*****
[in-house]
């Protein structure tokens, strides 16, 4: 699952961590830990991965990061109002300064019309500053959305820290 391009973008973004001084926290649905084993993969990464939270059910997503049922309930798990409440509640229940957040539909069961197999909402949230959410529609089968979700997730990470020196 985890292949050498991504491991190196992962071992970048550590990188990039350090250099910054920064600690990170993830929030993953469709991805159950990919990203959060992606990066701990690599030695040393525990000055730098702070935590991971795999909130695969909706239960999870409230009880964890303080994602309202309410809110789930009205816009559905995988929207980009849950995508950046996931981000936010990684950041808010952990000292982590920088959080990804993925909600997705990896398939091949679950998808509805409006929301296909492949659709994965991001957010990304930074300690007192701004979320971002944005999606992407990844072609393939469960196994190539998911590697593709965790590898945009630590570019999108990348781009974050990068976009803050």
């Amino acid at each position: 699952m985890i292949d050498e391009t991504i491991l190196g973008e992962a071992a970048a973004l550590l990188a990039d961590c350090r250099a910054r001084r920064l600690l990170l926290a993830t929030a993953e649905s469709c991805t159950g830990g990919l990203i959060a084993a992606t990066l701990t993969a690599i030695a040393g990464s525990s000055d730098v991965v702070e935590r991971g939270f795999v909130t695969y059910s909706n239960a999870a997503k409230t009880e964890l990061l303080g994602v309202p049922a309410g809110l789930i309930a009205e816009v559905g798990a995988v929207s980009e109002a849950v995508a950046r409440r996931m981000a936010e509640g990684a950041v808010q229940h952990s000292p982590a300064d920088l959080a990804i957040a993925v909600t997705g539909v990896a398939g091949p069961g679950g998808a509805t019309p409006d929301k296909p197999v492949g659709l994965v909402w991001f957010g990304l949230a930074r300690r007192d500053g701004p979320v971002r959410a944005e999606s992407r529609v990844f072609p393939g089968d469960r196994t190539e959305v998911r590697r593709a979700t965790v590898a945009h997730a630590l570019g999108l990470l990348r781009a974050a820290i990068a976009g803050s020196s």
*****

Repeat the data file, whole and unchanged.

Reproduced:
[in-house]
């Protein structure tokens, strides 16, 4: 699952961590830990991965990061109002300064019309500053959305820290 391009973008973004001084926290649905084993993969990464939270059910997503049922309930798990409440509640229940957040539909069961197999909402949230959410529609089968979700997730990470020196 985890292949050498991504491991190196992962071992970048550590990188990039350090250099910054920064600690990170993830929030993953469709991805159950990919990203959060992606990066701990690599030695040393525990000055730098702070935590991971795999909130695969909706239960999870409230009880964890303080994602309202309410809110789930009205816009559905995988929207980009849950995508950046996931981000936010990684950041808010952990000292982590920088959080990804993925909600997705990896398939091949679950998808509805409006929301296909492949659709994965991001957010990304930074300690007192701004979320971002944005999606992407990844072609393939469960196994190539998911590697593709965790590898945009630590570019999108990348781009974050990068976009803050």
């Amino acid at each position: 699952m985890i292949d050498e391009t991504i491991l190196g973008e992962a071992a970048a973004l550590l990188a990039d961590c350090r250099a910054r001084r920064l600690l990170l926290a993830t929030a993953e649905s469709c991805t159950g830990g990919l990203i959060a084993a992606t990066l701990t993969a690599i030695a040393g990464s525990s000055d730098v991965v702070e935590r991971g939270f795999v909130t695969y059910s909706n239960a999870a997503k409230t009880e964890l990061l303080g994602v309202p049922a309410g809110l789930i309930a009205e816009v559905g798990a995988v929207s980009e109002a849950v995508a950046r409440r996931m981000a936010e509640g990684a950041v808010q229940h952990s000292p982590a300064d920088l959080a990804i957040a993925v909600t997705g539909v990896a398939g091949p069961g679950g998808a509805t019309p409006d929301k296909p197999v492949g659709l994965v909402w991001f957010g990304l949230a930074r300690r007192d500053g701004p979320v971002r959410a944005e999606s992407r529609v990844f072609p393939g089968d469960r196994t190539e959305v998911r590697r593709a979700t965790v590898a945009h997730a630590l570019g999108l990470l990348r781009a974050a820290i990068a976009g803050s020196s």